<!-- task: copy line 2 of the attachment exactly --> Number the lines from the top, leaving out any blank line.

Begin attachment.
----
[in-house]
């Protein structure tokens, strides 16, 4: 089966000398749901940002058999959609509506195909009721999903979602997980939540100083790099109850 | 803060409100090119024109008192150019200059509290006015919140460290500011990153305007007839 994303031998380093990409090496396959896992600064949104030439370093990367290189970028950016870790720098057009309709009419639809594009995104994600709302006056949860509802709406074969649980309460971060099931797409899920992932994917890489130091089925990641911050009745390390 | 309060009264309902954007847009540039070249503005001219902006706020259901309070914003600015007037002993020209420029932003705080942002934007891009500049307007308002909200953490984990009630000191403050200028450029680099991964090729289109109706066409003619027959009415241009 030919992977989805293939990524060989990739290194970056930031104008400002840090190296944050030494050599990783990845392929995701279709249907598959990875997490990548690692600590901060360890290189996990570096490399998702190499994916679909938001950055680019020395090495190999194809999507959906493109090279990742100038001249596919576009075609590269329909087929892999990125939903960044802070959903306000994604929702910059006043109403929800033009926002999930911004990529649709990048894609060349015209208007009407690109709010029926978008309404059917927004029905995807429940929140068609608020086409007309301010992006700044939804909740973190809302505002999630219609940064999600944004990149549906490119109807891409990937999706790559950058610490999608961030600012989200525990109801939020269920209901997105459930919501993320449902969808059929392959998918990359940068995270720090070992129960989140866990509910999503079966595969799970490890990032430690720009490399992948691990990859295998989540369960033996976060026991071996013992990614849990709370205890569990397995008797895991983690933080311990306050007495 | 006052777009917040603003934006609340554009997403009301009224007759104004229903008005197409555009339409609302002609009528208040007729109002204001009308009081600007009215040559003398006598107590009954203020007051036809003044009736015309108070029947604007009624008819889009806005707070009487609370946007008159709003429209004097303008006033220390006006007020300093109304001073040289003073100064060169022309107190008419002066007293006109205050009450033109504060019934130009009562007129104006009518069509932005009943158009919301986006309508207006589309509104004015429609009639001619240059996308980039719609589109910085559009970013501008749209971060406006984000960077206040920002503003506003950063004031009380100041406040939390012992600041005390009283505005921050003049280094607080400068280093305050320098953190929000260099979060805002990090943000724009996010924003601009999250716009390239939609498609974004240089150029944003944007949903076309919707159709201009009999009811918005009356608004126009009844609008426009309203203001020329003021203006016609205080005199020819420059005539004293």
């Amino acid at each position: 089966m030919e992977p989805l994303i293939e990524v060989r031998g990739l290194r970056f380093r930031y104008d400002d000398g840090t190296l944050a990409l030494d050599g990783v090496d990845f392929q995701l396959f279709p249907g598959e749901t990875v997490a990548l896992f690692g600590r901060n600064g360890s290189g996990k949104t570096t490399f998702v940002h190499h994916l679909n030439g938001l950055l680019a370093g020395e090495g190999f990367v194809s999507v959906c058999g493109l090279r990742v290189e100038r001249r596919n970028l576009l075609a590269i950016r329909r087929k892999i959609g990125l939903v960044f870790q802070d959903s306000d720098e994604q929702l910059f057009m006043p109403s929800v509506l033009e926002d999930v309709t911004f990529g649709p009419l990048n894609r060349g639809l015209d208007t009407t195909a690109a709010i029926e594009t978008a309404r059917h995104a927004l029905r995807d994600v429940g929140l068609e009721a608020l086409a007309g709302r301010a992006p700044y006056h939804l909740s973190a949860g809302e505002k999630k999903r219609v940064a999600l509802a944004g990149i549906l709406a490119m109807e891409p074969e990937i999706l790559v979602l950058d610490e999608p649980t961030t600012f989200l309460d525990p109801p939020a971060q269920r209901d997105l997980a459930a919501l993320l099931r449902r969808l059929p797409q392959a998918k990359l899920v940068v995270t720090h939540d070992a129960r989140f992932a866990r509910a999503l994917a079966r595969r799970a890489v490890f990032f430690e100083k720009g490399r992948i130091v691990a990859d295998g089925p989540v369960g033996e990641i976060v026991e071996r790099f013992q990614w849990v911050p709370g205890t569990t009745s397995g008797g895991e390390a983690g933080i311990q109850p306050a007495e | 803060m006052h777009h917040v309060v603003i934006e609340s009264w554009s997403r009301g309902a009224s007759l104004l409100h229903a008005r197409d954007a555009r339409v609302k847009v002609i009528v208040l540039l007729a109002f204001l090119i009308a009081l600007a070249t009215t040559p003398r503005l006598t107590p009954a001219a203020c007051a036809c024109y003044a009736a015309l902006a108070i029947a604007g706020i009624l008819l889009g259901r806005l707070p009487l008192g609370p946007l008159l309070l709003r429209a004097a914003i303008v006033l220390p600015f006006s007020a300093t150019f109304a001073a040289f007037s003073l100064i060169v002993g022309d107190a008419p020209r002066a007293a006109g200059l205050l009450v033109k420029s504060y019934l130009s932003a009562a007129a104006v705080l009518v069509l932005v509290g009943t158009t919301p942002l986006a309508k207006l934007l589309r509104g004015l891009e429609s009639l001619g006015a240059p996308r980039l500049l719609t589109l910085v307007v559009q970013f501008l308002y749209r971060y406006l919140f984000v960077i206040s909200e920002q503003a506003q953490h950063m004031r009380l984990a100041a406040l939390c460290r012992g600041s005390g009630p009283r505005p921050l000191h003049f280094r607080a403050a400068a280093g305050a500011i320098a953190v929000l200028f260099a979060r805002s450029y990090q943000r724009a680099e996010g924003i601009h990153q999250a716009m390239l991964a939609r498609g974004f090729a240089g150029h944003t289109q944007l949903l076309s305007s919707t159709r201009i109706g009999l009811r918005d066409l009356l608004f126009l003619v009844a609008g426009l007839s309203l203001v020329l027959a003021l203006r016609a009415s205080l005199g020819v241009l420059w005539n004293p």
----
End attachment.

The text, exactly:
């Protein structure tokens, strides 16, 4: 089966000398749901940002058999959609509506195909009721999903979602997980939540100083790099109850 | 803060409100090119024109008192150019200059509290006015919140460290500011990153305007007839 994303031998380093990409090496396959896992600064949104030439370093990367290189970028950016870790720098057009309709009419639809594009995104994600709302006056949860509802709406074969649980309460971060099931797409899920992932994917890489130091089925990641911050009745390390 | 309060009264309902954007847009540039070249503005001219902006706020259901309070914003600015007037002993020209420029932003705080942002934007891009500049307007308002909200953490984990009630000191403050200028450029680099991964090729289109109706066409003619027959009415241009 030919992977989805293939990524060989990739290194970056930031104008400002840090190296944050030494050599990783990845392929995701279709249907598959990875997490990548690692600590901060360890290189996990570096490399998702190499994916679909938001950055680019020395090495190999194809999507959906493109090279990742100038001249596919576009075609590269329909087929892999990125939903960044802070959903306000994604929702910059006043109403929800033009926002999930911004990529649709990048894609060349015209208007009407690109709010029926978008309404059917927004029905995807429940929140068609608020086409007309301010992006700044939804909740973190809302505002999630219609940064999600944004990149549906490119109807891409990937999706790559950058610490999608961030600012989200525990109801939020269920209901997105459930919501993320449902969808059929392959998918990359940068995270720090070992129960989140866990509910999503079966595969799970490890990032430690720009490399992948691990990859295998989540369960033996976060026991071996013992990614849990709370205890569990397995008797895991983690933080311990306050007495 | 006052777009917040603003934006609340554009997403009301009224007759104004229903008005197409555009339409609302002609009528208040007729109002204001009308009081600007009215040559003398006598107590009954203020007051036809003044009736015309108070029947604007009624008819889009806005707070009487609370946007008159709003429209004097303008006033220390006006007020300093109304001073040289003073100064060169022309107190008419002066007293006109205050009450033109504060019934130009009562007129104006009518069509932005009943158009919301986006309508207006589309509104004015429609009639001619240059996308980039719609589109910085559009970013501008749209971060406006984000960077206040920002503003506003950063004031009380100041406040939390012992600041005390009283505005921050003049280094607080400068280093305050320098953190929000260099979060805002990090943000724009996010924003601009999250716009390239939609498609974004240089150029944003944007949903076309919707159709201009009999009811918005009356608004126009009844609008426009309203203001020329003021203006016609205080005199020819420059005539004293």